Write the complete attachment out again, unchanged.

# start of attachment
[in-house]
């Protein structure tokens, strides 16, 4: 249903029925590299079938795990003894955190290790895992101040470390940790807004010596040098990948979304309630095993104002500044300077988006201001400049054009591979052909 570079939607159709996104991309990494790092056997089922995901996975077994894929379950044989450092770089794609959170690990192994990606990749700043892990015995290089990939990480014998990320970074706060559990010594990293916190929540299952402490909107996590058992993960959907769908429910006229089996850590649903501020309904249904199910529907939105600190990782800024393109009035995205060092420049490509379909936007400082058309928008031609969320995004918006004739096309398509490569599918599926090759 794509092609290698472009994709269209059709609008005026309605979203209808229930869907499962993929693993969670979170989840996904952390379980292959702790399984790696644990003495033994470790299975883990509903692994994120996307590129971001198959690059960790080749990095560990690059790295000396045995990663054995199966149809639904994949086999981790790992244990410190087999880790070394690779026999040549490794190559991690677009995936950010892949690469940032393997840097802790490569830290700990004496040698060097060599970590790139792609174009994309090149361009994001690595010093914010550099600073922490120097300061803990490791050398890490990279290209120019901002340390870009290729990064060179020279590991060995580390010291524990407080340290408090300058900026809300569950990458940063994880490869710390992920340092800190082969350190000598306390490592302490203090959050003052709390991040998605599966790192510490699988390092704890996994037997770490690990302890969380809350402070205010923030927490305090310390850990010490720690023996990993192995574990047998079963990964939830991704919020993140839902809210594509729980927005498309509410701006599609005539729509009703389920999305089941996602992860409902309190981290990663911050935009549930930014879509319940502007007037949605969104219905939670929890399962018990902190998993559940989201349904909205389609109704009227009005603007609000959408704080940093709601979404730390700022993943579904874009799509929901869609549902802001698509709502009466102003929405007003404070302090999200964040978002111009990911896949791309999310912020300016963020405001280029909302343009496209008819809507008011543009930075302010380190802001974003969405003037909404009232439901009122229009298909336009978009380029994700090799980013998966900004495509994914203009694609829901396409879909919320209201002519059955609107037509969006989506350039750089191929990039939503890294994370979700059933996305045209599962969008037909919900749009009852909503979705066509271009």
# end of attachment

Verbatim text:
[in-house]
């Protein structure tokens, strides 16, 4: 249903029925590299079938795990003894955190290790895992101040470390940790807004010596040098990948979304309630095993104002500044300077988006201001400049054009591979052909 570079939607159709996104991309990494790092056997089922995901996975077994894929379950044989450092770089794609959170690990192994990606990749700043892990015995290089990939990480014998990320970074706060559990010594990293916190929540299952402490909107996590058992993960959907769908429910006229089996850590649903501020309904249904199910529907939105600190990782800024393109009035995205060092420049490509379909936007400082058309928008031609969320995004918006004739096309398509490569599918599926090759 794509092609290698472009994709269209059709609008005026309605979203209808229930869907499962993929693993969670979170989840996904952390379980292959702790399984790696644990003495033994470790299975883990509903692994994120996307590129971001198959690059960790080749990095560990690059790295000396045995990663054995199966149809639904994949086999981790790992244990410190087999880790070394690779026999040549490794190559991690677009995936950010892949690469940032393997840097802790490569830290700990004496040698060097060599970590790139792609174009994309090149361009994001690595010093914010550099600073922490120097300061803990490791050398890490990279290209120019901002340390870009290729990064060179020279590991060995580390010291524990407080340290408090300058900026809300569950990458940063994880490869710390992920340092800190082969350190000598306390490592302490203090959050003052709390991040998605599966790192510490699988390092704890996994037997770490690990302890969380809350402070205010923030927490305090310390850990010490720690023996990993192995574990047998079963990964939830991704919020993140839902809210594509729980927005498309509410701006599609005539729509009703389920999305089941996602992860409902309190981290990663911050935009549930930014879509319940502007007037949605969104219905939670929890399962018990902190998993559940989201349904909205389609109704009227009005603007609000959408704080940093709601979404730390700022993943579904874009799509929901869609549902802001698509709502009466102003929405007003404070302090999200964040978002111009990911896949791309999310912020300016963020405001280029909302343009496209008819809507008011543009930075302010380190802001974003969405003037909404009232439901009122229009298909336009978009380029994700090799980013998966900004495509994914203009694609829901396409879909919320209201002519059955609107037509969006989506350039750089191929990039939503890294994370979700059933996305045209599962969008037909919900749009009852909503979705066509271009």